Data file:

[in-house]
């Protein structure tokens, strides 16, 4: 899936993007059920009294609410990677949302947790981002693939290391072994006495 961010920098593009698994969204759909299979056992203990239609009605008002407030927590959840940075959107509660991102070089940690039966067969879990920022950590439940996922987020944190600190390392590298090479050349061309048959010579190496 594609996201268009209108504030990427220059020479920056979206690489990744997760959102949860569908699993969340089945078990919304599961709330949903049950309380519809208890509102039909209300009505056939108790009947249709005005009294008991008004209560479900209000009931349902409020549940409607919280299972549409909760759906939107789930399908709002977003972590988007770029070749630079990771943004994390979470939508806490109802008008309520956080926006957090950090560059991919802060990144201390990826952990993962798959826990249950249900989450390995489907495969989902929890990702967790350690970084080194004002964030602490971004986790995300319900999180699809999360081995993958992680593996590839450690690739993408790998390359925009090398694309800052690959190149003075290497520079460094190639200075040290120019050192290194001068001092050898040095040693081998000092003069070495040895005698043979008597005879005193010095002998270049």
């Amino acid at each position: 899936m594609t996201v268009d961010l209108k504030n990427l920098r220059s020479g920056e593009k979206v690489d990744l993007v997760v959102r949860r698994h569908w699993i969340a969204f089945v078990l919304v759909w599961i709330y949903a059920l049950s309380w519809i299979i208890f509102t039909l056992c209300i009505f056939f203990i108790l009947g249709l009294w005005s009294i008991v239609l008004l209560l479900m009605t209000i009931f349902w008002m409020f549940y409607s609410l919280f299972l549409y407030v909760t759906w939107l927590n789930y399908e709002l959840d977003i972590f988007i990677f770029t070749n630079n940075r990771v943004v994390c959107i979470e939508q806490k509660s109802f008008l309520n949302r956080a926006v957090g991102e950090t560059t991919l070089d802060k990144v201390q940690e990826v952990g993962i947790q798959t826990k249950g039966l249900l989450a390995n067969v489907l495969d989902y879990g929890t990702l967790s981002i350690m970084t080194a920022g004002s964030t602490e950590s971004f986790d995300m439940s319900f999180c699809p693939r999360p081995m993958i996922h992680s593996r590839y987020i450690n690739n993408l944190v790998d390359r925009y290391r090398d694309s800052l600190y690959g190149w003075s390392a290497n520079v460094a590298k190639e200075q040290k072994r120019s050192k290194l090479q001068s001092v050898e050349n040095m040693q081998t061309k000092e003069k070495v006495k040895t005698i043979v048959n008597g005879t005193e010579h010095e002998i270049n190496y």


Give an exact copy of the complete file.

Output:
[in-house]
């Protein structure tokens, strides 16, 4: 899936993007059920009294609410990677949302947790981002693939290391072994006495 961010920098593009698994969204759909299979056992203990239609009605008002407030927590959840940075959107509660991102070089940690039966067969879990920022950590439940996922987020944190600190390392590298090479050349061309048959010579190496 594609996201268009209108504030990427220059020479920056979206690489990744997760959102949860569908699993969340089945078990919304599961709330949903049950309380519809208890509102039909209300009505056939108790009947249709005005009294008991008004209560479900209000009931349902409020549940409607919280299972549409909760759906939107789930399908709002977003972590988007770029070749630079990771943004994390979470939508806490109802008008309520956080926006957090950090560059991919802060990144201390990826952990993962798959826990249950249900989450390995489907495969989902929890990702967790350690970084080194004002964030602490971004986790995300319900999180699809999360081995993958992680593996590839450690690739993408790998390359925009090398694309800052690959190149003075290497520079460094190639200075040290120019050192290194001068001092050898040095040693081998000092003069070495040895005698043979008597005879005193010095002998270049």
């Amino acid at each position: 899936m594609t996201v268009d961010l209108k504030n990427l920098r220059s020479g920056e593009k979206v690489d990744l993007v997760v959102r949860r698994h569908w699993i969340a969204f089945v078990l919304v759909w599961i709330y949903a059920l049950s309380w519809i299979i208890f509102t039909l056992c209300i009505f056939f203990i108790l009947g249709l009294w005005s009294i008991v239609l008004l209560l479900m009605t209000i009931f349902w008002m409020f549940y409607s609410l919280f299972l549409y407030v909760t759906w939107l927590n789930y399908e709002l959840d977003i972590f988007i990677f770029t070749n630079n940075r990771v943004v994390c959107i979470e939508q806490k509660s109802f008008l309520n949302r956080a926006v957090g991102e950090t560059t991919l070089d802060k990144v201390q940690e990826v952990g993962i947790q798959t826990k249950g039966l249900l989450a390995n067969v489907l495969d989902y879990g929890t990702l967790s981002i350690m970084t080194a920022g004002s964030t602490e950590s971004f986790d995300m439940s319900f999180c699809p693939r999360p081995m993958i996922h992680s593996r590839y987020i450690n690739n993408l944190v790998d390359r925009y290391r090398d694309s800052l600190y690959g190149w003075s390392a290497n520079v460094a590298k190639e200075q040290k072994r120019s050192k290194l090479q001068s001092v050898e050349n040095m040693q081998t061309k000092e003069k070495v006495k040895t005698i043979v048959n008597g005879t005193e010579h010095e002998i270049n190496y």